• Model how to apply word-attack strategies. Have students find the bold word petroglyphs on page 5. Tell students that they can look at the letter the word begins with and what they know about syllables and vowels (one vowel sound per syllable) to sound out the rest of the word. Tell students to first look for a clue to the word's meaning in the sentence.
  • Model how they can use the glossary or a dictionary to find the word's meaning. Have a volunteer read the definition for petroglyphs in the glossary. Have students follow along on page 5 as you read the sentence in which the word petroglyphs is found to confirm the meaning of the word.
  • Preview other vocabulary, such as archaeologists, artifacts, and prehistoric in a similar fashion before students begin reading.
  • For additional tips on teaching word-attack strategies, click here.

Set the Purpose

  • Have students read the book to find factual answers to their questions about ancient cliff dwellers.

During Reading 

Student Reading

    Guide the reading: Have students read to the end of page 13. Tell them to look for facts about ancient cliff dwellers that will answer their questions. Have them underline important words or phrases in the book. If they finish before everyone else, they should go back and reread.

  • When they have finished reading, have students tell what each chapter is about and the interesting facts they found. Circle any questions on the KWL chart that were answered and add any new questions students have. Model answering a question on the KWL chart and writing it in the final column (L).
  • Think-aloud: I wanted to know where the Paleo-Indians lived. I found out that during the Ice Age, their ancestors crossed a land bridge from northern Russia to get to North America. Hundreds of years later, they traveled to the Four Corners area, which now consists of Utah, Colorado, Arizona, and New Mexico. I also found out that the Paleo-Indians were hunters and gatherers. I’d like to learn more about that. What questions did you find answers to?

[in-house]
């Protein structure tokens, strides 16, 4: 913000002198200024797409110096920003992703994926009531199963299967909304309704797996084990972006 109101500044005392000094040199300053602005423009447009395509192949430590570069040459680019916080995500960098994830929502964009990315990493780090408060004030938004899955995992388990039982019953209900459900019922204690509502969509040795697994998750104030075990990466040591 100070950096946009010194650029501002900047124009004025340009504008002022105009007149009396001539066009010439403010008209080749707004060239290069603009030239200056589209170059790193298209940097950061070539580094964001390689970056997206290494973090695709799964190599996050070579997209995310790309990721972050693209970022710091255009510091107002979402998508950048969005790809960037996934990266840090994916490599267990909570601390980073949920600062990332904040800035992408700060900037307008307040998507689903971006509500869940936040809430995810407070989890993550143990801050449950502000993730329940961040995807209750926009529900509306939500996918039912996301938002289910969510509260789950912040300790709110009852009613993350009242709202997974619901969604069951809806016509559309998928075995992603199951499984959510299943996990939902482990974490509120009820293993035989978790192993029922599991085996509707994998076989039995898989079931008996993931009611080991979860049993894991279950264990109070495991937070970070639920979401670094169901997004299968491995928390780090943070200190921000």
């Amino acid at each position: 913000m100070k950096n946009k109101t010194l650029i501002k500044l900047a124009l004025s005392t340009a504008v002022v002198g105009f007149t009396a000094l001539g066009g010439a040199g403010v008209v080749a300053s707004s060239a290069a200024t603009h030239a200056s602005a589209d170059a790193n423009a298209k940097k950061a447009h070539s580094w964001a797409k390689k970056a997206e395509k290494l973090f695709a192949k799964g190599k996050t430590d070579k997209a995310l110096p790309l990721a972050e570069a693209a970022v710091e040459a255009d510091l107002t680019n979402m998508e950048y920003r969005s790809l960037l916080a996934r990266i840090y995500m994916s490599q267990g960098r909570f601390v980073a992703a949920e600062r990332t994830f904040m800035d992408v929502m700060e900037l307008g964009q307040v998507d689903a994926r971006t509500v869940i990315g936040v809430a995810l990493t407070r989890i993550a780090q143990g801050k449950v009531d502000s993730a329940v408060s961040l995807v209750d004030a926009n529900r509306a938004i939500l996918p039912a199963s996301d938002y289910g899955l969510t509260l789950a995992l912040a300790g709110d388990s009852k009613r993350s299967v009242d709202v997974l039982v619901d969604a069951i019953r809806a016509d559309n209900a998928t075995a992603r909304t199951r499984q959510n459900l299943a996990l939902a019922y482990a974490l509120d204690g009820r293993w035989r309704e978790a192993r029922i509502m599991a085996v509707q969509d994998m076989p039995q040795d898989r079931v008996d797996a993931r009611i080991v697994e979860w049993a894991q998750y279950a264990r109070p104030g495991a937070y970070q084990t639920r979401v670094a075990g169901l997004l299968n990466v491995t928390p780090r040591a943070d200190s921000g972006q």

• Have students tell questions they found the answers to while reading. Record their responses on the KWL chart on the board, and instruct them to fill in the last column of their own KWL charts.

    Tell students to read the remainder of the story. Remind them to look for answers to the other questions on their KWL charts and to think of other questions to add to it as they read. Tell them to write down any questions they have in the page margins of their books and to underline any information that answers a question on the KWL chart.

    Tell students to make a small question mark in their books beside any word they do not understand or cannot pronounce. These can be addressed in the discussion that follows.

After Reading 

Reflect on the Reading Strategies

  • Ask students what other questions they came up with for their KWL chart as they finished reading and ask them what questions they answered. Discuss how keeping their questions in mind helps them stay involved in the reading process and helps them understand and remember what they have read.
  • Think-aloud: I wanted to know more about the hunting and gathering that the Paleo-Indians did. I read in the book that the men used large spears to hunt huge animals. I can write the answer on my chart. There are other questions I have that the book didn’t answer. I’m going to have to look other places, such as the Internet or an encyclopedia, to find those answers.
  • Ask students what words they marked in their books. Use this opportunity to model how they can read these words using decoding strategies and context clues.

Teach the Comprehension Skill: Main ideas and details

  • Discussion: Ask students what they thought of the ancient cliff dwellers described in the book. What detail about each group did they think was the most interesting? Ask students what they admired about the different ancient peoples.